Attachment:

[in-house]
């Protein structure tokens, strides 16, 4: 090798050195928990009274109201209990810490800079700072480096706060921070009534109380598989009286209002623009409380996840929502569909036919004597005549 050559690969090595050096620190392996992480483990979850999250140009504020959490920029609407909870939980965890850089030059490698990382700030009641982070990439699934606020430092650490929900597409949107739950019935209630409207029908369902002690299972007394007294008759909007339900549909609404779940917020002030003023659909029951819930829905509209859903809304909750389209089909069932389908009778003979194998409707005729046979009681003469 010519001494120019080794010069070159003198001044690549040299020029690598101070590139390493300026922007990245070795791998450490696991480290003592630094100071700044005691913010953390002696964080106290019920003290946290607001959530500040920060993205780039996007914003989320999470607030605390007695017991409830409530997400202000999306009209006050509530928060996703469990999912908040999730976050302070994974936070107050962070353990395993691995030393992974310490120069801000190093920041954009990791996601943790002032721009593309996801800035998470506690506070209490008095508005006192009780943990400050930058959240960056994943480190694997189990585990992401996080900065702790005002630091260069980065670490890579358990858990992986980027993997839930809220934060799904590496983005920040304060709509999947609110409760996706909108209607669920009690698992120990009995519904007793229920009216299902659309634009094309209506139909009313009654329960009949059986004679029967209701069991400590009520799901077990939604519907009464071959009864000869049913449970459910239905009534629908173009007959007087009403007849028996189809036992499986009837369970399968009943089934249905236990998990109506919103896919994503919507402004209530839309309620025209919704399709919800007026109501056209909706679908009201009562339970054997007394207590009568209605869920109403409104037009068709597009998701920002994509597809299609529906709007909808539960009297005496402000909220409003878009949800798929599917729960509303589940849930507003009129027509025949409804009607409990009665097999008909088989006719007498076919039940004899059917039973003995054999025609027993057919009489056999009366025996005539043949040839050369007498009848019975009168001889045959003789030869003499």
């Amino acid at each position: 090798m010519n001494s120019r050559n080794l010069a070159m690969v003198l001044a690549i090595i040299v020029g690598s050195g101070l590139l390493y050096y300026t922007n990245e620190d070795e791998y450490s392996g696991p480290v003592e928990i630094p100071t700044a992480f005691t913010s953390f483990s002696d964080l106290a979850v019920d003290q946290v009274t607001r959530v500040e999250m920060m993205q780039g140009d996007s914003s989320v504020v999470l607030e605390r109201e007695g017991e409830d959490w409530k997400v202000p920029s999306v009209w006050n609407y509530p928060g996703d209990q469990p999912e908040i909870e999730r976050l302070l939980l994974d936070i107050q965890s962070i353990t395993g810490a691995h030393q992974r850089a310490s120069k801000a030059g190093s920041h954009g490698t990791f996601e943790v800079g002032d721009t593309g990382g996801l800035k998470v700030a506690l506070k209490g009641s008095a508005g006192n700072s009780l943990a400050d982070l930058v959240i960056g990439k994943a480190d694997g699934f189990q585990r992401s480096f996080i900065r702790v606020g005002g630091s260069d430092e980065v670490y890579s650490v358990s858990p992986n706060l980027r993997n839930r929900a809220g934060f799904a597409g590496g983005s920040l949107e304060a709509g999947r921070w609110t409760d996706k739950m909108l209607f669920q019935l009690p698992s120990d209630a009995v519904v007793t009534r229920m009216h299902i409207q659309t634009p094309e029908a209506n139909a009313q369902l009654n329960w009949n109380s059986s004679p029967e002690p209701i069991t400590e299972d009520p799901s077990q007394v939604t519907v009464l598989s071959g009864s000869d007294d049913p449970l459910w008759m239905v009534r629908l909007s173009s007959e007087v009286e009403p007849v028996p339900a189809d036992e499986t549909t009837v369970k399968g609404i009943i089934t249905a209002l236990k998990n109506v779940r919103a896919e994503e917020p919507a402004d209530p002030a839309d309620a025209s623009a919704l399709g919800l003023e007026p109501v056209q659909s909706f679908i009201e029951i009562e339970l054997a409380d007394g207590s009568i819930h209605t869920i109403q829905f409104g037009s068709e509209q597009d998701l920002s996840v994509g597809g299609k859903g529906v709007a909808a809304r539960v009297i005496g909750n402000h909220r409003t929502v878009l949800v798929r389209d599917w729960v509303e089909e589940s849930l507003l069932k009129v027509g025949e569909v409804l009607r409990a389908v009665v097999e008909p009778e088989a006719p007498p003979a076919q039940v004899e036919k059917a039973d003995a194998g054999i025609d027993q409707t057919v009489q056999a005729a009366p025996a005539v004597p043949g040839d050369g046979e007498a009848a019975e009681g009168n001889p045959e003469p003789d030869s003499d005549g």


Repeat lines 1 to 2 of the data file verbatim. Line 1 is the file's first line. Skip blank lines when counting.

[in-house]
């Protein structure tokens, strides 16, 4: 090798050195928990009274109201209990810490800079700072480096706060921070009534109380598989009286209002623009409380996840929502569909036919004597005549 050559690969090595050096620190392996992480483990979850999250140009504020959490920029609407909870939980965890850089030059490698990382700030009641982070990439699934606020430092650490929900597409949107739950019935209630409207029908369902002690299972007394007294008759909007339900549909609404779940917020002030003023659909029951819930829905509209859903809304909750389209089909069932389908009778003979194998409707005729046979009681003469 010519001494120019080794010069070159003198001044690549040299020029690598101070590139390493300026922007990245070795791998450490696991480290003592630094100071700044005691913010953390002696964080106290019920003290946290607001959530500040920060993205780039996007914003989320999470607030605390007695017991409830409530997400202000999306009209006050509530928060996703469990999912908040999730976050302070994974936070107050962070353990395993691995030393992974310490120069801000190093920041954009990791996601943790002032721009593309996801800035998470506690506070209490008095508005006192009780943990400050930058959240960056994943480190694997189990585990992401996080900065702790005002630091260069980065670490890579358990858990992986980027993997839930809220934060799904590496983005920040304060709509999947609110409760996706909108209607669920009690698992120990009995519904007793229920009216299902659309634009094309209506139909009313009654329960009949059986004679029967209701069991400590009520799901077990939604519907009464071959009864000869049913449970459910239905009534629908173009007959007087009403007849028996189809036992499986009837369970399968009943089934249905236990998990109506919103896919994503919507402004209530839309309620025209919704399709919800007026109501056209909706679908009201009562339970054997007394207590009568209605869920109403409104037009068709597009998701920002994509597809299609529906709007909808539960009297005496402000909220409003878009949800798929599917729960509303589940849930507003009129027509025949409804009607409990009665097999008909088989006719007498076919039940004899059917039973003995054999025609027993057919009489056999009366025996005539043949040839050369007498009848019975009168001889045959003789030869003499």